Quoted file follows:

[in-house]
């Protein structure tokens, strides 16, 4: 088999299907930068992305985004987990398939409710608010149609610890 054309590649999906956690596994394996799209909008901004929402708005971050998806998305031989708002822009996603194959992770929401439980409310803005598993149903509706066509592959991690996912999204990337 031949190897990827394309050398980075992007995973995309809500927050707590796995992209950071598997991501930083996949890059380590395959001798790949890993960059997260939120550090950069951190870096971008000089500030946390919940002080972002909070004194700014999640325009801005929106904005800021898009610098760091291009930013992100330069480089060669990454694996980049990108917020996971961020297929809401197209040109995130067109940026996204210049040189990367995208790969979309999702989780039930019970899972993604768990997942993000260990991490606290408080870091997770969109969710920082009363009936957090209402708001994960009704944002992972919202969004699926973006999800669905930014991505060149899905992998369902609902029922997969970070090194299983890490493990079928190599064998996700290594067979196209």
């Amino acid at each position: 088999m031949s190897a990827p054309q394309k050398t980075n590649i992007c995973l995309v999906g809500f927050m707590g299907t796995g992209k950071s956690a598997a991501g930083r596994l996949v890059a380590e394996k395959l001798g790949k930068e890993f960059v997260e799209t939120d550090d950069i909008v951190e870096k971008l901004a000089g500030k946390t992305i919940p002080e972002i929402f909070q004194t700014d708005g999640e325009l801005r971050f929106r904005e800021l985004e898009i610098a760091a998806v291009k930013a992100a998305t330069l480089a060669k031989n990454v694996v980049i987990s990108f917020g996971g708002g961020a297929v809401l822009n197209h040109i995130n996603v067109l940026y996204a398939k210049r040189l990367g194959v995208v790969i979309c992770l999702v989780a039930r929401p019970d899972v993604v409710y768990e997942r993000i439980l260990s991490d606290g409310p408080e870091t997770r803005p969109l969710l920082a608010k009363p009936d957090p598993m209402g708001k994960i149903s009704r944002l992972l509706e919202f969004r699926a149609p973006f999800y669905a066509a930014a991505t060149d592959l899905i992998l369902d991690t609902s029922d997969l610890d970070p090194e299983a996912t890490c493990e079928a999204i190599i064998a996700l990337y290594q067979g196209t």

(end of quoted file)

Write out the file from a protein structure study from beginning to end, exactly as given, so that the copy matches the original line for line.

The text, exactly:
[in-house]
């Protein structure tokens, strides 16, 4: 088999299907930068992305985004987990398939409710608010149609610890 054309590649999906956690596994394996799209909008901004929402708005971050998806998305031989708002822009996603194959992770929401439980409310803005598993149903509706066509592959991690996912999204990337 031949190897990827394309050398980075992007995973995309809500927050707590796995992209950071598997991501930083996949890059380590395959001798790949890993960059997260939120550090950069951190870096971008000089500030946390919940002080972002909070004194700014999640325009801005929106904005800021898009610098760091291009930013992100330069480089060669990454694996980049990108917020996971961020297929809401197209040109995130067109940026996204210049040189990367995208790969979309999702989780039930019970899972993604768990997942993000260990991490606290408080870091997770969109969710920082009363009936957090209402708001994960009704944002992972919202969004699926973006999800669905930014991505060149899905992998369902609902029922997969970070090194299983890490493990079928190599064998996700290594067979196209």
């Amino acid at each position: 088999m031949s190897a990827p054309q394309k050398t980075n590649i992007c995973l995309v999906g809500f927050m707590g299907t796995g992209k950071s956690a598997a991501g930083r596994l996949v890059a380590e394996k395959l001798g790949k930068e890993f960059v997260e799209t939120d550090d950069i909008v951190e870096k971008l901004a000089g500030k946390t992305i919940p002080e972002i929402f909070q004194t700014d708005g999640e325009l801005r971050f929106r904005e800021l985004e898009i610098a760091a998806v291009k930013a992100a998305t330069l480089a060669k031989n990454v694996v980049i987990s990108f917020g996971g708002g961020a297929v809401l822009n197209h040109i995130n996603v067109l940026y996204a398939k210049r040189l990367g194959v995208v790969i979309c992770l999702v989780a039930r929401p019970d899972v993604v409710y768990e997942r993000i439980l260990s991490d606290g409310p408080e870091t997770r803005p969109l969710l920082a608010k009363p009936d957090p598993m209402g708001k994960i149903s009704r944002l992972l509706e919202f969004r699926a149609p973006f999800y669905a066509a930014a991505t060149d592959l899905i992998l369902d991690t609902s029922d997969l610890d970070p090194e299983a996912t890490c493990e079928a999204i190599i064998a996700l990337y290594q067979g196209t």